Frazier had watched teammate Ivan De Jesus Jr. go down on strikes in the at-bat before him, the victim of a breaking ball for strike three. Behind in the count, Frazier knew what was coming. He hit a curveball over the left-center field for a walk-off grand slam in the Reds' 8-4 victory over the Tigers in the wee hours of Thursday morning.
The last time a player hit a walk-off grand slam in Major League Baseball was on May 29 when Padres catcher Derek Norris did so against the Pirates, and it was the first walk-off grand slam by a Reds player since Ramon Santiago did so on Sept. 27, 2014.
"He did the same thing to De Jesus, kind of quick pitched him and threw the curveball. So I had it in the back of my mind and I saw it pop out of his hand," Frazier said. "You have to put a good swing on it too. So it's doing two things the same, the opportunity arose and I did it."
The extra-innings home run by Frazier was his second of the game, also hitting a solo shot in the fourth inning off Tigers starter David Price. Frazier's first home run came on a 96-mph fastball from Price, sending it to right-center field to give the Reds a 2-0 lead at the time.
It was the second straight night the Reds were led by a two-homer night from Frazier, making him the first Reds player since Barry Larkin on June 27 and 28, 1991, to hit two home runs in back-to-back games. Frazier is now up to 22 home runs on the season, tied with Bryce Harper of the Nationals for the second most in the Majors.
"It's been impressive, especially in that situation where everyone is grinding in those extra innings," Reds manager Bryan Price said of Frazier's recent success. "Trying to just scratch out a run and win that game. Got that situation there where Soria comes in and makes some great pitches on De Jesus and it gets to two strikes on Todd and then leaves up an elevated breaking ball and he doesn't try to do too much. Gets on top of it and drives it out of the ballpark. It feels good."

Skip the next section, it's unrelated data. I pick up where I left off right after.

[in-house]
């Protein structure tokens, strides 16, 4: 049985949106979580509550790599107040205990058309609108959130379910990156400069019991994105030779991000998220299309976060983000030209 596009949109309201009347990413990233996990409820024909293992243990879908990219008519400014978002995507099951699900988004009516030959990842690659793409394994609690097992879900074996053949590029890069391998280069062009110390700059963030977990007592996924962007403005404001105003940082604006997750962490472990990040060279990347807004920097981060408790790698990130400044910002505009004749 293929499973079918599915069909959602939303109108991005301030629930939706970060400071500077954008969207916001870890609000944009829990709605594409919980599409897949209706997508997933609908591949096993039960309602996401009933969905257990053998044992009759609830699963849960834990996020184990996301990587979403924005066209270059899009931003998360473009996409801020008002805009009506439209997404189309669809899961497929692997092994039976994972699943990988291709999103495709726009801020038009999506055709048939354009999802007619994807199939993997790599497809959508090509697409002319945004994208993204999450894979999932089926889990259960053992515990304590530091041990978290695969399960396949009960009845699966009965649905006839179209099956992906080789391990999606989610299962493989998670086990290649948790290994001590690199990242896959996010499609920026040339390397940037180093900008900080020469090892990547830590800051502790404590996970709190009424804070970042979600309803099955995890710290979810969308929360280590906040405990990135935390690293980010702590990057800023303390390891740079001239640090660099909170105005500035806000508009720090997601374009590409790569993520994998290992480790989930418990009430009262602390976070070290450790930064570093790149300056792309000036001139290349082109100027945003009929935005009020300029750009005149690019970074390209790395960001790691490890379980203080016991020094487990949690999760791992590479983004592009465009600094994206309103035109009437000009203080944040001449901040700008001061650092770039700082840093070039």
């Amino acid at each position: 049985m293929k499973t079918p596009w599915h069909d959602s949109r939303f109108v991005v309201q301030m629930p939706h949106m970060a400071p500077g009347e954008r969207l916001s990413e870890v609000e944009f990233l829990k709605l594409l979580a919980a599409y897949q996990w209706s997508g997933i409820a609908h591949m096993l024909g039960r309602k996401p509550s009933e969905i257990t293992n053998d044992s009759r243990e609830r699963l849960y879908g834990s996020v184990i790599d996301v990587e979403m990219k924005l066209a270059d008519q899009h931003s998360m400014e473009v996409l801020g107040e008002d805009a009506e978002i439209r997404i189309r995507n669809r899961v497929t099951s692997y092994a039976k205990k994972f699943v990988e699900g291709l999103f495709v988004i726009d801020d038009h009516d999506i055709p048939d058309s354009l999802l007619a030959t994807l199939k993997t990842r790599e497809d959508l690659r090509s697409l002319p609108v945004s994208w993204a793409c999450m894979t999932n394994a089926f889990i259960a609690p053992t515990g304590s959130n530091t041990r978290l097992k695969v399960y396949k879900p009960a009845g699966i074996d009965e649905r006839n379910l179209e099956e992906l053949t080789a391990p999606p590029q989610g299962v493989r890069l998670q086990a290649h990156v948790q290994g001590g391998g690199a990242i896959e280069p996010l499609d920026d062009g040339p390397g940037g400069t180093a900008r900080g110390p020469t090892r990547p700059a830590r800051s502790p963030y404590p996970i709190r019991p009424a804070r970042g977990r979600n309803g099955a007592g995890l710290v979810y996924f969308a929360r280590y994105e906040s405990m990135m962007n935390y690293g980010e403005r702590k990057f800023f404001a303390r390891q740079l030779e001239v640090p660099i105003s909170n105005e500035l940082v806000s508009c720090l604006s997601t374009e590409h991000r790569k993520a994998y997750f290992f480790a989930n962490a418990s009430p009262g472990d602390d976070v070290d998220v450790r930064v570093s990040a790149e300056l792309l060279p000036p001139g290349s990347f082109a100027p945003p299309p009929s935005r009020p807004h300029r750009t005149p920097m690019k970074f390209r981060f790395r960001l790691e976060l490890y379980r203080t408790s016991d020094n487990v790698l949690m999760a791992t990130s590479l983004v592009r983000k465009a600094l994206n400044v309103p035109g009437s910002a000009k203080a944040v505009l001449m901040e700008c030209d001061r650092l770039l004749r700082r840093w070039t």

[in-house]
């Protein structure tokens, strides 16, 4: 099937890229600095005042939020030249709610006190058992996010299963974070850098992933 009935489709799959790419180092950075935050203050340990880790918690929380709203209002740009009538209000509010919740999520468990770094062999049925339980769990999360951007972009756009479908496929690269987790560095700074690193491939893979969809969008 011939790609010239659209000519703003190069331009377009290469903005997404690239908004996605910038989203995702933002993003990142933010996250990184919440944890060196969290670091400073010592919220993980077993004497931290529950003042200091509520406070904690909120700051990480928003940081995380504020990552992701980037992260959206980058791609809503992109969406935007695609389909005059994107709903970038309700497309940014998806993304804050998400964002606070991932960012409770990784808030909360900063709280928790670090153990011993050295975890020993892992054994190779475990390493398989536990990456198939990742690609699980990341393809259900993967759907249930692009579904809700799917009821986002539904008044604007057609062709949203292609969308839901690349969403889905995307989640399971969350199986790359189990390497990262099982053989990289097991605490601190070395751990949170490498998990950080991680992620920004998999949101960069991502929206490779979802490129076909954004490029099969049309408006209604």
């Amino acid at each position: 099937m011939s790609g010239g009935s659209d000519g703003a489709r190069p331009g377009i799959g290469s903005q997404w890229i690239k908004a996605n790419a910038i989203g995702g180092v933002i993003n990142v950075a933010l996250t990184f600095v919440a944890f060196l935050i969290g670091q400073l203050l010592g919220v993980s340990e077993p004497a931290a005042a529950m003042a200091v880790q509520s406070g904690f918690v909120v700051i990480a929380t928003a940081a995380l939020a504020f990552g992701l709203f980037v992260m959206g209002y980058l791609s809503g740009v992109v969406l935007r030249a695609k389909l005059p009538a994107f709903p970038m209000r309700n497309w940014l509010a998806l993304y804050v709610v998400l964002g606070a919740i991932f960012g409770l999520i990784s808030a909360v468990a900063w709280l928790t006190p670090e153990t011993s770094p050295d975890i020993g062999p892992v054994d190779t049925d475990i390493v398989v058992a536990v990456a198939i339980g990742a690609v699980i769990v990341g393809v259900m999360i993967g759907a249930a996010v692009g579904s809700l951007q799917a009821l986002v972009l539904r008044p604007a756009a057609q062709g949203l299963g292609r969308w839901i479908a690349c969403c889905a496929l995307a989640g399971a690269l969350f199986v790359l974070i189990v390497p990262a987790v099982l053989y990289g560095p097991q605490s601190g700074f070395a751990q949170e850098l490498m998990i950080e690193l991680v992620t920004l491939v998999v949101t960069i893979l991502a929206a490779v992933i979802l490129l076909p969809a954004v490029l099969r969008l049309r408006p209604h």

Frazier said after the game that everyone, including himself was starting to get tired as the game continued late into the night. On top of a one-hour and 14-minute rain delay, it was the Reds' longest game of the season in number of innings.
Frazier said he experienced cramping late in the game, along with a bug hitting him in the eye earlier. He mentioned having a candy bar in between innings, and joked around that it helped late in the game.
"We won and that's all that matters," Frazier said. "… It was cool to step up in a big situation."
Robert Bondy is an associate reporter for MLB.com. This story was not subject to the approval of Major League Baseball or its clubs.